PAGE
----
The riots broke out blocks from where the funeral of Freddie Gray took place and spread through much of west Baltimore.
               
It was the most violent protest against police treatment of African Americans since arson and gunfire in Ferguson, Missouri, last year.
               
A state of emergency was declared by Maryland Governor Larry Hogan, a Republican, who sent in the National Guard, and a curfew was imposed in the majority black city from Tuesday night, with exceptions for work and medical emergencies.
               
Firefighters battled numerous blazes through Monday night, including one that consumed a church's senior center under construction in East Baltimore. Police said looting, fires and attacks against officers continued overnight.
               
Looters sacked liquor stores, pharmacies, a shopping mall and a check-cashing store. Rioters smashed car windows outside a major hotel and twice slashed a fire hose while firefighters fought a blaze at a CVS pharmacy that had been looted before it as set on fire.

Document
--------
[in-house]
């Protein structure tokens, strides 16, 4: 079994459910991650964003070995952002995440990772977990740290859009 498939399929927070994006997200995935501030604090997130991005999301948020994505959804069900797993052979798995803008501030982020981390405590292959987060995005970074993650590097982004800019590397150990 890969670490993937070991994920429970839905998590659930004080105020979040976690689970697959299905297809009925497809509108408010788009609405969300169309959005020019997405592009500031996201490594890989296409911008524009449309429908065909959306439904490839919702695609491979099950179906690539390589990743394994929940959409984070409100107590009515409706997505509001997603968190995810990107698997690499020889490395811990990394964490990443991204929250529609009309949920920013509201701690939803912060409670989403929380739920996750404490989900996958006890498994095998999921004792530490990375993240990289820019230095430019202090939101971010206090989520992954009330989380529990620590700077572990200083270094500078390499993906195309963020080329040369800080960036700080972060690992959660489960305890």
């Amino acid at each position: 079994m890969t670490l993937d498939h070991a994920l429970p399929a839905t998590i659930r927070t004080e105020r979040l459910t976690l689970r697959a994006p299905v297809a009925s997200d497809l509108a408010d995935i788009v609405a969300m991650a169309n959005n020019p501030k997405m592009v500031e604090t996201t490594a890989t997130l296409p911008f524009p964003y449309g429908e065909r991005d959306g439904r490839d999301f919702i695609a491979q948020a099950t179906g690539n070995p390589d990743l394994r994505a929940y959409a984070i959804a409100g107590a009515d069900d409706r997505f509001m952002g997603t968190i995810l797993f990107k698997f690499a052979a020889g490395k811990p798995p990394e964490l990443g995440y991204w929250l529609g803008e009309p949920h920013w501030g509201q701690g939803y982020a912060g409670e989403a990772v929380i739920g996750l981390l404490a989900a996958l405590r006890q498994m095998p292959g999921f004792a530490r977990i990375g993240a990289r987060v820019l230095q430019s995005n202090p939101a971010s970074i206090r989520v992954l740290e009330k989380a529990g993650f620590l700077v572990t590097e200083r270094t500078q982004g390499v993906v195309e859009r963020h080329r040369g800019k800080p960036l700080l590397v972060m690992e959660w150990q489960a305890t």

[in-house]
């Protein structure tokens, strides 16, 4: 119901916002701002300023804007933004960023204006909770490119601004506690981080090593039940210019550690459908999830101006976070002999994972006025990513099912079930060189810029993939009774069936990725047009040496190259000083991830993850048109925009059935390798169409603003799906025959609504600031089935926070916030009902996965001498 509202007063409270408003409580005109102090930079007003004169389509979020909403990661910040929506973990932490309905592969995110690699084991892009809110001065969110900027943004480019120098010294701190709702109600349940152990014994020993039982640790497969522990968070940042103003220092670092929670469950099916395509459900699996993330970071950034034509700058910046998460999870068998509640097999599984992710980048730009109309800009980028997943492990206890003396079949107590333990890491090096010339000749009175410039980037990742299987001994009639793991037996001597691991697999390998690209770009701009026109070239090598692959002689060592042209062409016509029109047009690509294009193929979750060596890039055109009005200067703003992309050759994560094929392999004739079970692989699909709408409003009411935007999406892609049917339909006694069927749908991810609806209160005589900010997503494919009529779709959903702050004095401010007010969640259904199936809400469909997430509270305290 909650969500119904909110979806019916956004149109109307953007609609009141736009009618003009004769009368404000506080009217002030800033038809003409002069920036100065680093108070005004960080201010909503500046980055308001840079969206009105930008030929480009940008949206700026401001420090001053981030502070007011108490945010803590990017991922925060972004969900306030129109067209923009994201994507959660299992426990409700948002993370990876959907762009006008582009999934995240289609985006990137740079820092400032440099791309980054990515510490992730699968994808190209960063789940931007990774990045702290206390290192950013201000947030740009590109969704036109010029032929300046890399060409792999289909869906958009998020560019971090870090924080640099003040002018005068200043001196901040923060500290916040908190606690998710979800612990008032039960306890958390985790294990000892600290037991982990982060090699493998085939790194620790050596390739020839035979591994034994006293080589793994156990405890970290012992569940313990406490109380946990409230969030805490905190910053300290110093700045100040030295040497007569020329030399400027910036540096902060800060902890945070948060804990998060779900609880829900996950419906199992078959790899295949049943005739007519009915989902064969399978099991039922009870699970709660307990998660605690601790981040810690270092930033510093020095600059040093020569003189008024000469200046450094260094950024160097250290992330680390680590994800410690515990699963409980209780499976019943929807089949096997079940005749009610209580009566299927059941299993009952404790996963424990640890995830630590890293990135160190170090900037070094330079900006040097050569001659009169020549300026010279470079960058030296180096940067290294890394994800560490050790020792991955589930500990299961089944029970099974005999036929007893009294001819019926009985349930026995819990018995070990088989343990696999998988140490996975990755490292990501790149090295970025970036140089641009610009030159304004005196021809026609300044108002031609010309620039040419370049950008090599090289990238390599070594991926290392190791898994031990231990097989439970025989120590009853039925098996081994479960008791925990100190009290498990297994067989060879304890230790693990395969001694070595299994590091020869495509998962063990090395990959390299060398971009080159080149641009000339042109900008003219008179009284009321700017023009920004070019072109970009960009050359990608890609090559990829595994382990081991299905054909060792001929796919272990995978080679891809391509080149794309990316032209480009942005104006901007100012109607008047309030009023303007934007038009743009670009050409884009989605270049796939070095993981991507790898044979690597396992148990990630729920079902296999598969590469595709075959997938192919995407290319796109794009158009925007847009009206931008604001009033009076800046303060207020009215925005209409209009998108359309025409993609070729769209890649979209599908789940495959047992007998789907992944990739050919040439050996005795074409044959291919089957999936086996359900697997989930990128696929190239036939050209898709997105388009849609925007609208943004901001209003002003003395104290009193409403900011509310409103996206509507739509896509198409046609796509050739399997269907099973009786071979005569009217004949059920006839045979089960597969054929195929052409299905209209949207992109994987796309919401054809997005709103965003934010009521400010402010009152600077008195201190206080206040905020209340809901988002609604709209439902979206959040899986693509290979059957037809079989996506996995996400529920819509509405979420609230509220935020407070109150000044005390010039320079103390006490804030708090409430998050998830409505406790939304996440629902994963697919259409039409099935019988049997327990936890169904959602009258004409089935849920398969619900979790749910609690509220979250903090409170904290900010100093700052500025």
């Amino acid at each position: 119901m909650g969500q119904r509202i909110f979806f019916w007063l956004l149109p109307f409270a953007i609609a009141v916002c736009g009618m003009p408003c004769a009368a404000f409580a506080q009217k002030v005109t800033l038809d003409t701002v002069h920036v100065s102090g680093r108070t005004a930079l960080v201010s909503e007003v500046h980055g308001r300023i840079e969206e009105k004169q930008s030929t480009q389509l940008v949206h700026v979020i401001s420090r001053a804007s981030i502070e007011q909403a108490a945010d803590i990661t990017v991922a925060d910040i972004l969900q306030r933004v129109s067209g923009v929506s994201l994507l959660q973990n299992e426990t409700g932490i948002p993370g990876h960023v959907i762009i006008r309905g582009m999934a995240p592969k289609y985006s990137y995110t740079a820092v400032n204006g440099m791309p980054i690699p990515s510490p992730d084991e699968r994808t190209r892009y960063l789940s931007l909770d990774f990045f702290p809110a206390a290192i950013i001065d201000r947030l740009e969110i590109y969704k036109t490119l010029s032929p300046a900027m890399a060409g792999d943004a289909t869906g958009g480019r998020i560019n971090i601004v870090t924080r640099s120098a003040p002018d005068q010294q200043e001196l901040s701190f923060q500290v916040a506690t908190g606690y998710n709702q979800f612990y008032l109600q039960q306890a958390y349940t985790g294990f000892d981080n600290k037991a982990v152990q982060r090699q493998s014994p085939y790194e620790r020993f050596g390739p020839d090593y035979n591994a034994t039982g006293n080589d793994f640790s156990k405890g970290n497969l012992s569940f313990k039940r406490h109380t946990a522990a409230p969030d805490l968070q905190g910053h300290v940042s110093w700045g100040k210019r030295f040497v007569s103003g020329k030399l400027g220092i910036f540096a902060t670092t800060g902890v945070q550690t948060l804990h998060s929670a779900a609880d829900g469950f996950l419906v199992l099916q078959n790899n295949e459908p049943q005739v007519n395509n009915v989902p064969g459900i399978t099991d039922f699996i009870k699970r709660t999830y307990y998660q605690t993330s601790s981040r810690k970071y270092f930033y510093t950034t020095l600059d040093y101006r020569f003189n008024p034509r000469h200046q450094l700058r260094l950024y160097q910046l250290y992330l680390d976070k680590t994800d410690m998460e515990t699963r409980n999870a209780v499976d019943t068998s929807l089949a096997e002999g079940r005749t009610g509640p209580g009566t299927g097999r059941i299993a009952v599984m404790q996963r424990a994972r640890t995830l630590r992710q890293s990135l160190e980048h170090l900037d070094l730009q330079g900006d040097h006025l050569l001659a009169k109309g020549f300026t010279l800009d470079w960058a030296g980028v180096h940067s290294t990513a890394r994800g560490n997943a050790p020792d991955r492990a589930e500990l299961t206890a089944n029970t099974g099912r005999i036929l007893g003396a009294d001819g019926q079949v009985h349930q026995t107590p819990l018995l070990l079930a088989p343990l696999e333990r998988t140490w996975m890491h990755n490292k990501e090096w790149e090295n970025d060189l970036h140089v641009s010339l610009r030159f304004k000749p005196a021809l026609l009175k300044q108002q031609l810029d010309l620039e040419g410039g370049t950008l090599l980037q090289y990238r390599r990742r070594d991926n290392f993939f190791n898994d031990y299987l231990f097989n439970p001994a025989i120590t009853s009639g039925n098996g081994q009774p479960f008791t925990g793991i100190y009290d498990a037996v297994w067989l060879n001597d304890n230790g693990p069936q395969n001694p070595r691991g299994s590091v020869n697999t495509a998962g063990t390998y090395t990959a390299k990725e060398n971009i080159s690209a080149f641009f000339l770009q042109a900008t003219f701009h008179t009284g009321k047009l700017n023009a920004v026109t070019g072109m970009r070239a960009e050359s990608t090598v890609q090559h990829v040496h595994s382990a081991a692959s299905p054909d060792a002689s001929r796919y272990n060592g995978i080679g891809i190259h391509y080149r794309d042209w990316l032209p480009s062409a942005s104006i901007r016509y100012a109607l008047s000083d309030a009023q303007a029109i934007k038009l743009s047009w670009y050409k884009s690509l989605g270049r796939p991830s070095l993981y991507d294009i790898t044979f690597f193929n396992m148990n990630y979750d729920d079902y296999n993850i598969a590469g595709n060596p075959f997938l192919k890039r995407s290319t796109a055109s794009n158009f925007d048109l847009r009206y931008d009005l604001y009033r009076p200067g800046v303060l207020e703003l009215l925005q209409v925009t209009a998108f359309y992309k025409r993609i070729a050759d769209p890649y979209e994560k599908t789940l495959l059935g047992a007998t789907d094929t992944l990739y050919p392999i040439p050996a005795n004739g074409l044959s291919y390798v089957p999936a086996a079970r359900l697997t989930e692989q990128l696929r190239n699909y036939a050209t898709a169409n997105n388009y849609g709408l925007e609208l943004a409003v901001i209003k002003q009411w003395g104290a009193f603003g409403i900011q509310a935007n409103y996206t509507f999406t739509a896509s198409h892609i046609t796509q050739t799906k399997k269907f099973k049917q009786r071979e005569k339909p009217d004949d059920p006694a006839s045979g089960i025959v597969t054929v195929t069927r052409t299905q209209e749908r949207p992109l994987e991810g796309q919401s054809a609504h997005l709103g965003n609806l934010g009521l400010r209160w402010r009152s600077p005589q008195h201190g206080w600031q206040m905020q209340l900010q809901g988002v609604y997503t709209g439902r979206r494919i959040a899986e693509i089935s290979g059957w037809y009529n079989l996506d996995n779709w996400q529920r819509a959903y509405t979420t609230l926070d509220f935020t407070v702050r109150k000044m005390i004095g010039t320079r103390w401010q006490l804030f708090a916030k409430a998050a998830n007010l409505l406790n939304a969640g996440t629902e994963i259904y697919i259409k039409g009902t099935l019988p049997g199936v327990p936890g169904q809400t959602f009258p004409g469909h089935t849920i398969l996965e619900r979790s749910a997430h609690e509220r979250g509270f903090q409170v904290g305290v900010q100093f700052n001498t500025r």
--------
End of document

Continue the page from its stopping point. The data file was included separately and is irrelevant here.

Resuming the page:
"All this had to happen, people getting tired of the police killing the young black guys for no reason. ... It is a sad day but it had to happen," said Tony Luster, 40, who was out on the street watching the police line.
               
Gray was arrested on April 12 when running from officers. He was transported to the police station in a van, with no seat restraint, and suffered the spinal injury that led to his death a week later. A lawyer for Gray's family says his spine was 80 percent severed at the neck while in custody.
               
Six officers have been suspended, and the U.S. Justice Department is investigating the incident for possible civil rights violations.
               
Gray's death reignited a public outcry over police treatment of African Americans that flared last year after police killings of unarmed black men in Ferguson, New York City and elsewhere.
               
But after several days of peaceful protests, events turned violent on Monday. Democratic Mayor Stephanie Rawlings-Blake called the looters "thugs" and said they had nothing to do with protests.
 
Police made at least 27 arrests and Baltimore schools will be shut Tuesday. An Orioles baseball game was canceled and businesses and train stations shut down in the city of 620,000 people 40 miles (64 km) from the nation's capital.

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